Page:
"Mr. Mollison’s new book, “Where Children Sleep,” had its origins in a project undertaken for a children’s charity several years ago. As he considered how to represent needy children around the world, he wanted to avoid the common devices: pleading eyes, toothless smiles. When he visualized his own childhood, he realized that his bedroom said a lot about what sort of life he led. So he set out to find others."
My friend just sent me this article from the NY Times. During my freshman year of college in a color photography class I went around and took photographs of people within their personal spaces with the idea of letting their physical features and character play off of the things they surround themselves with, which I think is really important. I love the idea of this project and how it differs from those like it. I enjoy the idea of where it stemmed from- and Mollison's thoughts on his own childhood bedroom being telling of his own being- and that it has become so big and important in a way that it comments on poverty in different countries and cities, child labor ages and laws, popular culture and its effect on children, and so much more. The comparison of the child on a stark white background (but still in their apparel of choice) next to a separate photograph of their bedroom is really nice and still shows strong connections between the images.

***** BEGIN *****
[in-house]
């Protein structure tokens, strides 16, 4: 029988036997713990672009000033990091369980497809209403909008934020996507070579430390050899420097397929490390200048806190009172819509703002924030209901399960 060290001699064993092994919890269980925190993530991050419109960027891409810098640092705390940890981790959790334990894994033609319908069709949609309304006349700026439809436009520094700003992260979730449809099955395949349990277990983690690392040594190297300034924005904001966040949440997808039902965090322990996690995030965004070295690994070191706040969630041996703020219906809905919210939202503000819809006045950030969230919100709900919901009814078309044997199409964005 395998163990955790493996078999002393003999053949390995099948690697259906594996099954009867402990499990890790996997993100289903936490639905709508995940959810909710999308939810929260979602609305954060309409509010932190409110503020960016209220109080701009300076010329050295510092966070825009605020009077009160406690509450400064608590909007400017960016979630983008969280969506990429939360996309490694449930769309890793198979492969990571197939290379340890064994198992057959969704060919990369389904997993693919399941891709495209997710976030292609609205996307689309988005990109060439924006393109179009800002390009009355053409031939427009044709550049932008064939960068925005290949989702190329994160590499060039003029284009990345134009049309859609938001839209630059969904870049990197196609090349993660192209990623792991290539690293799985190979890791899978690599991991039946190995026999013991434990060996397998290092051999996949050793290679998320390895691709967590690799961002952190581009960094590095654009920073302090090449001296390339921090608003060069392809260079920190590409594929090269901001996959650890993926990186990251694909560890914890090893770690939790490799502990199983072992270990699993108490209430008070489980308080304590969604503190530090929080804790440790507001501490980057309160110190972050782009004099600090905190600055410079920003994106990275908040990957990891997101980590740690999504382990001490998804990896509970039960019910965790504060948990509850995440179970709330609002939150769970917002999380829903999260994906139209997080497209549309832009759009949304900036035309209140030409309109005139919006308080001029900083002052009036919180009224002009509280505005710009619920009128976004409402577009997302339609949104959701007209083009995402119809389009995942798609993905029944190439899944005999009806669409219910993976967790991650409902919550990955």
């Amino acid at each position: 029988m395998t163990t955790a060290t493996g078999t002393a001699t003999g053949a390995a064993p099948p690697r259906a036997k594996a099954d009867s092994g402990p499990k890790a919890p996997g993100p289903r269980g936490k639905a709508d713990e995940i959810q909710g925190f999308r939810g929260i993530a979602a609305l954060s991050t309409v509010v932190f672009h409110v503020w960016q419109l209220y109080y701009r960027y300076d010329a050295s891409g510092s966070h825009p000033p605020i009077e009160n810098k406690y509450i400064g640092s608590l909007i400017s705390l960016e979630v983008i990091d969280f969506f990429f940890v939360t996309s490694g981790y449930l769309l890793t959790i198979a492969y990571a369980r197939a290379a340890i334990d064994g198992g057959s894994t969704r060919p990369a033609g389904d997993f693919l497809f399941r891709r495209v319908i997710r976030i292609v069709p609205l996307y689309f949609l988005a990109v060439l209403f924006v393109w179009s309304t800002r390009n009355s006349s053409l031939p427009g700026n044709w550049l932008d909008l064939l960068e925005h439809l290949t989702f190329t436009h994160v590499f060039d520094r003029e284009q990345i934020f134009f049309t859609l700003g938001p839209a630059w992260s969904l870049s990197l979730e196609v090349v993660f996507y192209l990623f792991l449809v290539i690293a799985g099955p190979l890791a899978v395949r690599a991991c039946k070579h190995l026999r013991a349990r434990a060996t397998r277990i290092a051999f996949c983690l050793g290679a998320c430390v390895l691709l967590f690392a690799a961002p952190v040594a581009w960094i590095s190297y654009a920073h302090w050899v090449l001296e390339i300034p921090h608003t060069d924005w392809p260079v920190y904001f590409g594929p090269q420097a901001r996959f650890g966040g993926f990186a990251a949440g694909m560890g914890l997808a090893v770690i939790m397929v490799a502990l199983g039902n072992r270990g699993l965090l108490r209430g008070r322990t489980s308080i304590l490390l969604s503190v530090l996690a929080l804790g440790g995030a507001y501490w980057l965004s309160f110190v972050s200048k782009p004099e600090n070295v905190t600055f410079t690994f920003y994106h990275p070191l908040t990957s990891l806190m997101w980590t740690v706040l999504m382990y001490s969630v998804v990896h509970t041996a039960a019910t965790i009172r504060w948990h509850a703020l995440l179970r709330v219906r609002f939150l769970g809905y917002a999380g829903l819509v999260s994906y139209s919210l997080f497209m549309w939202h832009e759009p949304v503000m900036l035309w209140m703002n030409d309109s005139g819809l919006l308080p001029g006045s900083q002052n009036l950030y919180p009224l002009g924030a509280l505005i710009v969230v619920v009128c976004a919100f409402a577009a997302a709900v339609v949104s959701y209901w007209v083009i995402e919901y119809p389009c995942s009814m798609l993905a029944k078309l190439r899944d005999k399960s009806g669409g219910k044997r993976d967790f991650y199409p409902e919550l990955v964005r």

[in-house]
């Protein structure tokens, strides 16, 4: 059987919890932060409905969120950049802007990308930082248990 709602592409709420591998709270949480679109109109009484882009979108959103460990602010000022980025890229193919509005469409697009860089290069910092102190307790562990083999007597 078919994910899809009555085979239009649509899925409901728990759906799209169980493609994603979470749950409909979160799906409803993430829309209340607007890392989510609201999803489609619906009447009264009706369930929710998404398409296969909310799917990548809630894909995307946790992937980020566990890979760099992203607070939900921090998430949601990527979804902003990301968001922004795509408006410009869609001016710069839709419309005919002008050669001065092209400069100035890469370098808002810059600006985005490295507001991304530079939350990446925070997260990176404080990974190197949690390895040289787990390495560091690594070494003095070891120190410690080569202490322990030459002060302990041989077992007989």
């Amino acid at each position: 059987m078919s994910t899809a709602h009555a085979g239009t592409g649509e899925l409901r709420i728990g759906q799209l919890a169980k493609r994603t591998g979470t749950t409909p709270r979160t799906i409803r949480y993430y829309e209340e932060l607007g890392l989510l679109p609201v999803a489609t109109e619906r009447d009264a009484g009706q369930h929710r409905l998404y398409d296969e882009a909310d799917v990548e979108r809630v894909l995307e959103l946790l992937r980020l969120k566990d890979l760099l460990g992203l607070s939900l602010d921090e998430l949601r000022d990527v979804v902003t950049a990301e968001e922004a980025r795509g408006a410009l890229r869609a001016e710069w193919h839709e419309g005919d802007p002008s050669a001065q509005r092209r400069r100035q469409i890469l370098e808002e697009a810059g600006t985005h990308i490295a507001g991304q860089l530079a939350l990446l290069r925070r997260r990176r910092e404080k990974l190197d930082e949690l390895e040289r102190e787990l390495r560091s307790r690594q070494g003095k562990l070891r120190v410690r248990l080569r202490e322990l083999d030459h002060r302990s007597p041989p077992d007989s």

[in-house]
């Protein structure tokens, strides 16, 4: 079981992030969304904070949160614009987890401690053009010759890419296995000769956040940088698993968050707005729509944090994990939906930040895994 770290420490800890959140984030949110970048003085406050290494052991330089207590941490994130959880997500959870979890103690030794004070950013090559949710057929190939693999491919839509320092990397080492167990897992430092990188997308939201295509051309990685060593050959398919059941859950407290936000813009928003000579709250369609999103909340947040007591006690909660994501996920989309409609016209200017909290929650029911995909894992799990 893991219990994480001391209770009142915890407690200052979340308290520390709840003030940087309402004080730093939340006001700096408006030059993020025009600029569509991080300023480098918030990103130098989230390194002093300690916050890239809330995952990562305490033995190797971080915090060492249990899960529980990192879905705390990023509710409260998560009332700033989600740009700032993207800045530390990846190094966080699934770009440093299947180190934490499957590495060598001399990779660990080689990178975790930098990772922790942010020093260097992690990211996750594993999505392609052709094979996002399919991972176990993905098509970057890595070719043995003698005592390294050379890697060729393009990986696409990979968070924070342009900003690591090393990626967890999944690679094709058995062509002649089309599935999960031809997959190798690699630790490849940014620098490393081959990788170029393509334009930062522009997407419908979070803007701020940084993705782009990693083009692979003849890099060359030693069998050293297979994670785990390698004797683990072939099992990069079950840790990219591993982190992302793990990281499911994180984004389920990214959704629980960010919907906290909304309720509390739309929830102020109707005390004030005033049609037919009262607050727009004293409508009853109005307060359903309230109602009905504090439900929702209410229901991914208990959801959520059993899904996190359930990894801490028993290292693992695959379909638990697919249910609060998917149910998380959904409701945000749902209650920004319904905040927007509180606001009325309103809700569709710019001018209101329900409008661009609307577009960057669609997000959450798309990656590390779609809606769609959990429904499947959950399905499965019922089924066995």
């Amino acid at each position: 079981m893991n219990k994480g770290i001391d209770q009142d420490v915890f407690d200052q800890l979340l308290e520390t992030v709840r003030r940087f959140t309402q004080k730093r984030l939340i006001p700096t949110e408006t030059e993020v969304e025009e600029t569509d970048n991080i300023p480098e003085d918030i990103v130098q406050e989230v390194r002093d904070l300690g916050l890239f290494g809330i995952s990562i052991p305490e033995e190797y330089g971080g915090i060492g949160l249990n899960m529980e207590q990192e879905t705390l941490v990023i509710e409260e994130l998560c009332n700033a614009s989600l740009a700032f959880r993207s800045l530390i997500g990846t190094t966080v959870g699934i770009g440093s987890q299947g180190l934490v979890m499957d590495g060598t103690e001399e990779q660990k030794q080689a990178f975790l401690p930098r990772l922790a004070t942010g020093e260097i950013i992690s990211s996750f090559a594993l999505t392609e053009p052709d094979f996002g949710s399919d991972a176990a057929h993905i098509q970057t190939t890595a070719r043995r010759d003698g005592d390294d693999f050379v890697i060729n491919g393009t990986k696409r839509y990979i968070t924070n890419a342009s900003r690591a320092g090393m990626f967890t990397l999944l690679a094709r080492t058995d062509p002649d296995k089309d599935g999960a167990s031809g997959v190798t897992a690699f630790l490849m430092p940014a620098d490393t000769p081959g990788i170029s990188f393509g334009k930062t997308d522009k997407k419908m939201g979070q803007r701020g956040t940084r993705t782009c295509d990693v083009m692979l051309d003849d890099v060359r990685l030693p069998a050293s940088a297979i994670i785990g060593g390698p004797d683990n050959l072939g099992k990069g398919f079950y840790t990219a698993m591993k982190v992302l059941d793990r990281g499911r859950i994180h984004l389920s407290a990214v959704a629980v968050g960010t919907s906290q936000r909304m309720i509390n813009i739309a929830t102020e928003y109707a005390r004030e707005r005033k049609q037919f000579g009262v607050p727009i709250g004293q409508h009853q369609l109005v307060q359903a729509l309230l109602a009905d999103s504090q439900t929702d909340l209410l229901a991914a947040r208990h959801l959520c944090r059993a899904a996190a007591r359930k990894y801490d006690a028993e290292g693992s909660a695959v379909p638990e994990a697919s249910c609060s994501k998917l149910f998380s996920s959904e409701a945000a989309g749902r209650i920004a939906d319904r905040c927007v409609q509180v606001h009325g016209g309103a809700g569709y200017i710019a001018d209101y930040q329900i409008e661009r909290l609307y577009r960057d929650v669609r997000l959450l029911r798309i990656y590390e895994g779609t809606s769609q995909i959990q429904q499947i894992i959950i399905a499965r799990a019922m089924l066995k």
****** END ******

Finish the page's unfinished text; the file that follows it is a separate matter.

Like the article says, view the images as large as possible in a thread- it is a very powerful story.